Catherine Callaghan, friend of Catherine McAuley and wife of William Callaghan, died 200 years ago on October 3rd 1819.
We know that William was a prominent apothecary in Dublin, a member of the established church and Catherine his wife was a Quaker. They were a childless couple who had spent a number of years in India.
The first Quaker meeting took place in Ireland in 1654 and there were meetings in every Irish town up to 20th century. There are about 3000 members in Ireland today.
The Religious Society of Friends believe the light of God to be in everyone, anyone can speak directly to God and sacraments are unnecessary. Quakers practice honesty above all else and refuse to swear oaths.
Their refusal to swear oaths brought many into business as they could not attend university.
Though they were renowned for their good works during the famine, like the rest of the Irish, their fate was governed by political upheaval and natural disaster and many emigrated to eastern U.S.
The Quaker plain dress and disremembering are long gone. Many of the great Quaker businesses are now part of multinational conglomerates – Bewleys, Cadburys, Schweppes, Rowntrees were all founded by Quaker families.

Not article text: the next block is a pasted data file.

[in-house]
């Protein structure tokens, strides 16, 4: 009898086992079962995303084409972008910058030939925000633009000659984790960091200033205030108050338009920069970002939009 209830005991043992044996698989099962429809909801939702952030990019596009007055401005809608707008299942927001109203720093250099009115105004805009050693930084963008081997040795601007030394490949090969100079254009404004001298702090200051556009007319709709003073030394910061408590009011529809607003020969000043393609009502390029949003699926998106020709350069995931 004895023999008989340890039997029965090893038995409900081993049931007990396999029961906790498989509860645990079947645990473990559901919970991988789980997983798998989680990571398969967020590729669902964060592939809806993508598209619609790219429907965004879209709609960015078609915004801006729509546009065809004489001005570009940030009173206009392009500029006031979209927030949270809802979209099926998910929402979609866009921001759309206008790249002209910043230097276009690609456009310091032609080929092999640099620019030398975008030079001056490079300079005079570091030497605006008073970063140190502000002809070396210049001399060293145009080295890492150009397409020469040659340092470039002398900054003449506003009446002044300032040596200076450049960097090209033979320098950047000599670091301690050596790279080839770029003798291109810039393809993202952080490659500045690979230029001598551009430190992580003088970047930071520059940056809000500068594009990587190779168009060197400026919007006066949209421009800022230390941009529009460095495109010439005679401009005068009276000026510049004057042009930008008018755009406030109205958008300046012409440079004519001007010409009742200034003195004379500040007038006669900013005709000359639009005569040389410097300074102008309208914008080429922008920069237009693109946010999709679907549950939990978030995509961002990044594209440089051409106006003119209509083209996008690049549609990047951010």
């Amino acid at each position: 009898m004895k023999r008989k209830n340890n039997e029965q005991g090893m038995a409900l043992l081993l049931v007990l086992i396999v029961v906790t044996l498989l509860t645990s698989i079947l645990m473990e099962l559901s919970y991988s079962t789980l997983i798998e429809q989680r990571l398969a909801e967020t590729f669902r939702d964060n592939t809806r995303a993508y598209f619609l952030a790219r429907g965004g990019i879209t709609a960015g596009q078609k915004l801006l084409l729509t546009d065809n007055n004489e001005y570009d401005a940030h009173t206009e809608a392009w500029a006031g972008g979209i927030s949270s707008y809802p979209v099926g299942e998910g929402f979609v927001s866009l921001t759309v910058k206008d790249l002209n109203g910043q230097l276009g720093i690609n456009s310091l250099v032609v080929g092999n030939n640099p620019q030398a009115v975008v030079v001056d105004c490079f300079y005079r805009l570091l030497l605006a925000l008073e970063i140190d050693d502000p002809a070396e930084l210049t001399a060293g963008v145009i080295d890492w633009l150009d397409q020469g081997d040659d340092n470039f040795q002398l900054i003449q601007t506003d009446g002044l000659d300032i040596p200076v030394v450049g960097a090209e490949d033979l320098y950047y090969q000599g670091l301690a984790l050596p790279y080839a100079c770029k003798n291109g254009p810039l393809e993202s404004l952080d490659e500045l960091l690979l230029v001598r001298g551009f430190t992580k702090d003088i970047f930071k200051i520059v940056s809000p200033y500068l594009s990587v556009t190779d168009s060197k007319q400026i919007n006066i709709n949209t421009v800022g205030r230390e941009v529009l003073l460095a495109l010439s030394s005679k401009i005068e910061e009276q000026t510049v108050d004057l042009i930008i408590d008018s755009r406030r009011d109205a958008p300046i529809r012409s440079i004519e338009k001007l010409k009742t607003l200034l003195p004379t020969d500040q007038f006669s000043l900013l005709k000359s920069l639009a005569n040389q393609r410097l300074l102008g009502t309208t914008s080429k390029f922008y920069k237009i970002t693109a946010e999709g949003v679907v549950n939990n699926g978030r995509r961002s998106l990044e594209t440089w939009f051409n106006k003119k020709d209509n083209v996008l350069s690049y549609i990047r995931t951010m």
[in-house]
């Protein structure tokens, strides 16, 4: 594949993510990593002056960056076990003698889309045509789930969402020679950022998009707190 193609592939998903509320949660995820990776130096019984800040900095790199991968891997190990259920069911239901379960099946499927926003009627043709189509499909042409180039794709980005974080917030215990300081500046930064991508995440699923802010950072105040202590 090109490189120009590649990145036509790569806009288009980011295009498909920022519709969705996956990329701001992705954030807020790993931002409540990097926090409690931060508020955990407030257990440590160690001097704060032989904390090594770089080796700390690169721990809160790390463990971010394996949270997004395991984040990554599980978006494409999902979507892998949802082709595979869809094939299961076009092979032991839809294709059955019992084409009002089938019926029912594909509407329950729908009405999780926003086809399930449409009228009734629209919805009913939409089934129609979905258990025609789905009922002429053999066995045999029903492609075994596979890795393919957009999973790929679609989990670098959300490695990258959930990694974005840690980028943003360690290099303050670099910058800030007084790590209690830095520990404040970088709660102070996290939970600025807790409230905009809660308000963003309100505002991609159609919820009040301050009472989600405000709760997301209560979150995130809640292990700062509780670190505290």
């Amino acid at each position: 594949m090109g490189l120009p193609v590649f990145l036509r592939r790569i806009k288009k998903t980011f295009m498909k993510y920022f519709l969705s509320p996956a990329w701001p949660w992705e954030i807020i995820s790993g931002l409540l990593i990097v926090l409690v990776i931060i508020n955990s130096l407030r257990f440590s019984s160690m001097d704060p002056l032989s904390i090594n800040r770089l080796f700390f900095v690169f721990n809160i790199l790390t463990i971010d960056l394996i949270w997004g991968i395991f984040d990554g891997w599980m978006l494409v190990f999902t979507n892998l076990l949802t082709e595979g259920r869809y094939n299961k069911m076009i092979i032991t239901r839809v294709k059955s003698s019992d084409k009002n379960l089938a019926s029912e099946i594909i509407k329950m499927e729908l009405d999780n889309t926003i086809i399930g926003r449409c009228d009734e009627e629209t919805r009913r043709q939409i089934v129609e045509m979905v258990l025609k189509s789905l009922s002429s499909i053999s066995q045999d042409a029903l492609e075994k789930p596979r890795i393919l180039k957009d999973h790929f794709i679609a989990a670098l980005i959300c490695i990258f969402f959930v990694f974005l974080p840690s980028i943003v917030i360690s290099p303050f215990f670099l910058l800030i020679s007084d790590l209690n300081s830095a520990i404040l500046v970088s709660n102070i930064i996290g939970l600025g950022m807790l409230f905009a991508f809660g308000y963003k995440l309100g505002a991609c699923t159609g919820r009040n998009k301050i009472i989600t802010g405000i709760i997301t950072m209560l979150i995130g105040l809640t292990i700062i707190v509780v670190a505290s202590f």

Ballitore Quaker School founded in 1697 Abraham Shackleton became an education centre of excellence with students coming from all over the world. Edmund Burke and Cardinal Cullen who was born in the village was another).
Abraham’s granddaughter, Mary Ledbetter published Dialogue of the Irish Peasantry in 1811 (series 1 and 2), Biographical Notices of Irish Friends, The Pedlars as well as numerous poems and articles.
She was also the local postmistress of Ballitore – the only planned and permanent Quaker settlement in Ireland. The old school house and centre is known as Mary Ledbetter Centre.
Imbued in Quaker principles since her youth, I believe that these qualities of honesty, reading of Scripture and inner reflective prayer were hallmarks of Catherine Callaghan’s character. These qualities surely impacted on her relationship with Catherine McAuley. The Quaker sense of social awareness met with Catherine’s own sensitivity to those less well off, by their provision of a house on the estate in Coolock for Catherine to begin her ministry in.
We know that Catherine spent long hours with Catherine Callaghan reading to her with a muted light because of the sensitivity of Catherine Callaghan’s eyes.
Catherine McAuley grew into mature womanhood as her relationship with Catherine Callaghan deepened. I believe she was an important influencer on the woman Catherine McAuley became.
- Margaret Roche